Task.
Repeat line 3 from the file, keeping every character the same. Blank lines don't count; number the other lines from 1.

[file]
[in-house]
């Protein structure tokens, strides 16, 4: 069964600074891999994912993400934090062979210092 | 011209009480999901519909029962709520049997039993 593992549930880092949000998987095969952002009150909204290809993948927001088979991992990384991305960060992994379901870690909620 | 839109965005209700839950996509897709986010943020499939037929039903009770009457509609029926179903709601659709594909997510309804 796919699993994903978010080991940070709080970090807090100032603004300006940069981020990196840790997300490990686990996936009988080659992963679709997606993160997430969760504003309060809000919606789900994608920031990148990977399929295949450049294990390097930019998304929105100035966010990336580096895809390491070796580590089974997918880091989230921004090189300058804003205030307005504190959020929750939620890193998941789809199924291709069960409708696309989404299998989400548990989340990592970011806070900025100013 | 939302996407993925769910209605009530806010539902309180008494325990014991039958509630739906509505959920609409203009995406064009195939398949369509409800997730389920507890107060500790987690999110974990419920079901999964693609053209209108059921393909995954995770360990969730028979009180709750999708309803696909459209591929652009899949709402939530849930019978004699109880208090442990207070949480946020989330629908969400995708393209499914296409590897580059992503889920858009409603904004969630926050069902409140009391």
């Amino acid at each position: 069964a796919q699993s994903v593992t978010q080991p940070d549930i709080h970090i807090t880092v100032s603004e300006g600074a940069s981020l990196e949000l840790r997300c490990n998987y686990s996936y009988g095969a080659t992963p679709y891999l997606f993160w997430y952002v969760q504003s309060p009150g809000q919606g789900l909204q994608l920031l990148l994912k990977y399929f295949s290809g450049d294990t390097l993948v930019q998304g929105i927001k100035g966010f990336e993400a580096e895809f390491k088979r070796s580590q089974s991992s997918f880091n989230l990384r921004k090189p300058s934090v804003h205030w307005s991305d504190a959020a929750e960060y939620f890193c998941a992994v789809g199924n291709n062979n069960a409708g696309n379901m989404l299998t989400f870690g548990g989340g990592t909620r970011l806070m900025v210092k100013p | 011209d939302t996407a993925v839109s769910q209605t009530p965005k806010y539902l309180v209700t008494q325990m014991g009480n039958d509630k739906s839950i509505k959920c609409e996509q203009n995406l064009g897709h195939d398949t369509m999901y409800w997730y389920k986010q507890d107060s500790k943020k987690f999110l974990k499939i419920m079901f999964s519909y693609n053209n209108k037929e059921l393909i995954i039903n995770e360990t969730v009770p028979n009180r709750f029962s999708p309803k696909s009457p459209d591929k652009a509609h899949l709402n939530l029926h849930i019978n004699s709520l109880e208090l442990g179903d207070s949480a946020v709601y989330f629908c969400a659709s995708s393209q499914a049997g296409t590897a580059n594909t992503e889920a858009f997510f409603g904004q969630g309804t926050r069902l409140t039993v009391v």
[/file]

């Amino acid at each position: 069964a796919q699993s994903v593992t978010q080991p940070d549930i709080h970090i807090t880092v100032s603004e300006g600074a940069s981020l990196e949000l840790r997300c490990n998987y686990s996936y009988g095969a080659t992963p679709y891999l997606f993160w997430y952002v969760q504003s309060p009150g809000q919606g789900l909204q994608l920031l990148l994912k990977y399929f295949s290809g450049d294990t390097l993948v930019q998304g929105i927001k100035g966010f990336e993400a580096e895809f390491k088979r070796s580590q089974s991992s997918f880091n989230l990384r921004k090189p300058s934090v804003h205030w307005s991305d504190a959020a929750e960060y939620f890193c998941a992994v789809g199924n291709n062979n069960a409708g696309n379901m989404l299998t989400f870690g548990g989340g990592t909620r970011l806070m900025v210092k100013p | 011209d939302t996407a993925v839109s769910q209605t009530p965005k806010y539902l309180v209700t008494q325990m014991g009480n039958d509630k739906s839950i509505k959920c609409e996509q203009n995406l064009g897709h195939d398949t369509m999901y409800w997730y389920k986010q507890d107060s500790k943020k987690f999110l974990k499939i419920m079901f999964s519909y693609n053209n209108k037929e059921l393909i995954i039903n995770e360990t969730v009770p028979n009180r709750f029962s999708p309803k696909s009457p459209d591929k652009a509609h899949l709402n939530l029926h849930i019978n004699s709520l109880e208090l442990g179903d207070s949480a946020v709601y989330f629908c969400a659709s995708s393209q499914a049997g296409t590897a580059n594909t992503e889920a858009f997510f409603g904004q969630g309804t926050r069902l409140t039993v009391v």